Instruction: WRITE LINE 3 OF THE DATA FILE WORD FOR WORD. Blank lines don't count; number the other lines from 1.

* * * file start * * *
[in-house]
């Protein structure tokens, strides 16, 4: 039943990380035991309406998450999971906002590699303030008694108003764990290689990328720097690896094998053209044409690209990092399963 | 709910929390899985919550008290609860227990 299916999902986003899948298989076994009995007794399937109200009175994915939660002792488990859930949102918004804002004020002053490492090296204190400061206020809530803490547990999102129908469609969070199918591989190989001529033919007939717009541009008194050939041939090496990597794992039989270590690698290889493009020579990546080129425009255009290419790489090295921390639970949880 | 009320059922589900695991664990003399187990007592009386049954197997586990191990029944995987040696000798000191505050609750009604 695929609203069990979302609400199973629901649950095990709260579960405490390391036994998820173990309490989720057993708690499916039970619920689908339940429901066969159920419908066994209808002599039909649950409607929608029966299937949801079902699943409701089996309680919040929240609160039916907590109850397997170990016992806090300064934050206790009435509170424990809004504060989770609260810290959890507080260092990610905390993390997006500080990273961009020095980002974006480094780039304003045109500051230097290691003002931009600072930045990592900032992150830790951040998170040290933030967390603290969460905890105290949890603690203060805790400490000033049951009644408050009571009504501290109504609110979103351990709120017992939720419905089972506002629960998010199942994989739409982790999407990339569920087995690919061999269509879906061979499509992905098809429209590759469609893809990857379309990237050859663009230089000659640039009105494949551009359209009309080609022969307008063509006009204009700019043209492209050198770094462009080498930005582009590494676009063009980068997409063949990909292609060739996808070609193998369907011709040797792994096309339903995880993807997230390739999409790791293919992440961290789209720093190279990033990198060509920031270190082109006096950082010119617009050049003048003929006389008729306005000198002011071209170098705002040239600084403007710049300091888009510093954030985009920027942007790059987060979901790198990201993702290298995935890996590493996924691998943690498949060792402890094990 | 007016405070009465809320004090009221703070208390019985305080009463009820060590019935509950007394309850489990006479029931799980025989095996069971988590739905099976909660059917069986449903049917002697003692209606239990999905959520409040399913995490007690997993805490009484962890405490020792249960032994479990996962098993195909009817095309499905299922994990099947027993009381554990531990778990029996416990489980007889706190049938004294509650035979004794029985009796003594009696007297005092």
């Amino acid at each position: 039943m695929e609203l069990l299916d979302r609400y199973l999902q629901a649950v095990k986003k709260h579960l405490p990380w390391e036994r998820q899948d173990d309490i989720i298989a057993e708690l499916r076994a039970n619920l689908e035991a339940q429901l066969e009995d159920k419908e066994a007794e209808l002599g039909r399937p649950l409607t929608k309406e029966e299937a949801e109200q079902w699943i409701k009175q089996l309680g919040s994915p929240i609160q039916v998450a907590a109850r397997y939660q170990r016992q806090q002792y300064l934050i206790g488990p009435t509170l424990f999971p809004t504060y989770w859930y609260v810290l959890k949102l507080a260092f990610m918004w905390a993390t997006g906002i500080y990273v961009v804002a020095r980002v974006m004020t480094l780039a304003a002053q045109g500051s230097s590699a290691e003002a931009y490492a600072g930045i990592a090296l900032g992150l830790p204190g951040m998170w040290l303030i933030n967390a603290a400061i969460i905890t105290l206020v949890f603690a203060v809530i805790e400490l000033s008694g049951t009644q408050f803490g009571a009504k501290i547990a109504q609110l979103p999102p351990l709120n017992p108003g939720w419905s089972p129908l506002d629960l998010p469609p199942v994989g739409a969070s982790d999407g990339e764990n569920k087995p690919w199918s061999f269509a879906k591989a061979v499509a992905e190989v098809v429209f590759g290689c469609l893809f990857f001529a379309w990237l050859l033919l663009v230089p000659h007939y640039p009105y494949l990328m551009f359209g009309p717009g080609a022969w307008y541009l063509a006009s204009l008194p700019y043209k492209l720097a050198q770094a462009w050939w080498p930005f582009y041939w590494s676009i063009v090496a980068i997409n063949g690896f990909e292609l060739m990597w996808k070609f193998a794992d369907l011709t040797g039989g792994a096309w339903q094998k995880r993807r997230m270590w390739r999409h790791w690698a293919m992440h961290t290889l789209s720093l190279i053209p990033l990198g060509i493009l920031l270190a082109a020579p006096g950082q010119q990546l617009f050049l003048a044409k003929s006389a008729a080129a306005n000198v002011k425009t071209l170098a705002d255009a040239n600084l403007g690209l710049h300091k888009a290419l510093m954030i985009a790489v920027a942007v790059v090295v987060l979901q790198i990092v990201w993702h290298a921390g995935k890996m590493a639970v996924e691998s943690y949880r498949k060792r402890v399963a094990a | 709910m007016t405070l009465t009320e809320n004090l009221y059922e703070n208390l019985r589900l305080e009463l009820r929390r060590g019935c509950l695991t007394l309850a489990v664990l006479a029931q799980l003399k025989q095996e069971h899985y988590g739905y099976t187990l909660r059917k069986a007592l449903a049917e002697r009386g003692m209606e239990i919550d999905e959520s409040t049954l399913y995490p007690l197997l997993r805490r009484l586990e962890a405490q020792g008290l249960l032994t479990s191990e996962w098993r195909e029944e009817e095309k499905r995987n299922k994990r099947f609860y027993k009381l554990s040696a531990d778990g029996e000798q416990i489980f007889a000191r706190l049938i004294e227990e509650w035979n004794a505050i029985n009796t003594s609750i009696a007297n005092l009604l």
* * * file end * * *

């Amino acid at each position: 039943m695929e609203l069990l299916d979302r609400y199973l999902q629901a649950v095990k986003k709260h579960l405490p990380w390391e036994r998820q899948d173990d309490i989720i298989a057993e708690l499916r076994a039970n619920l689908e035991a339940q429901l066969e009995d159920k419908e066994a007794e209808l002599g039909r399937p649950l409607t929608k309406e029966e299937a949801e109200q079902w699943i409701k009175q089996l309680g919040s994915p929240i609160q039916v998450a907590a109850r397997y939660q170990r016992q806090q002792y300064l934050i206790g488990p009435t509170l424990f999971p809004t504060y989770w859930y609260v810290l959890k949102l507080a260092f990610m918004w905390a993390t997006g906002i500080y990273v961009v804002a020095r980002v974006m004020t480094l780039a304003a002053q045109g500051s230097s590699a290691e003002a931009y490492a600072g930045i990592a090296l900032g992150l830790p204190g951040m998170w040290l303030i933030n967390a603290a400061i969460i905890t105290l206020v949890f603690a203060v809530i805790e400490l000033s008694g049951t009644q408050f803490g009571a009504k501290i547990a109504q609110l979103p999102p351990l709120n017992p108003g939720w419905s089972p129908l506002d629960l998010p469609p199942v994989g739409a969070s982790d999407g990339e764990n569920k087995p690919w199918s061999f269509a879906k591989a061979v499509a992905e190989v098809v429209f590759g290689c469609l893809f990857f001529a379309w990237l050859l033919l663009v230089p000659h007939y640039p009105y494949l990328m551009f359209g009309p717009g080609a022969w307008y541009l063509a006009s204009l008194p700019y043209k492209l720097a050198q770094a462009w050939w080498p930005f582009y041939w590494s676009i063009v090496a980068i997409n063949g690896f990909e292609l060739m990597w996808k070609f193998a794992d369907l011709t040797g039989g792994a096309w339903q094998k995880r993807r997230m270590w390739r999409h790791w690698a293919m992440h961290t290889l789209s720093l190279i053209p990033l990198g060509i493009l920031l270190a082109a020579p006096g950082q010119q990546l617009f050049l003048a044409k003929s006389a008729a080129a306005n000198v002011k425009t071209l170098a705002d255009a040239n600084l403007g690209l710049h300091k888009a290419l510093m954030i985009a790489v920027a942007v790059v090295v987060l979901q790198i990092v990201w993702h290298a921390g995935k890996m590493a639970v996924e691998s943690y949880r498949k060792r402890v399963a094990a | 709910m007016t405070l009465t009320e809320n004090l009221y059922e703070n208390l019985r589900l305080e009463l009820r929390r060590g019935c509950l695991t007394l309850a489990v664990l006479a029931q799980l003399k025989q095996e069971h899985y988590g739905y099976t187990l909660r059917k069986a007592l449903a049917e002697r009386g003692m209606e239990i919550d999905e959520s409040t049954l399913y995490p007690l197997l997993r805490r009484l586990e962890a405490q020792g008290l249960l032994t479990s191990e996962w098993r195909e029944e009817e095309k499905r995987n299922k994990r099947f609860y027993k009381l554990s040696a531990d778990g029996e000798q416990i489980f007889a000191r706190l049938i004294e227990e509650w035979n004794a505050i029985n009796t003594s609750i009696a007297n005092l009604l």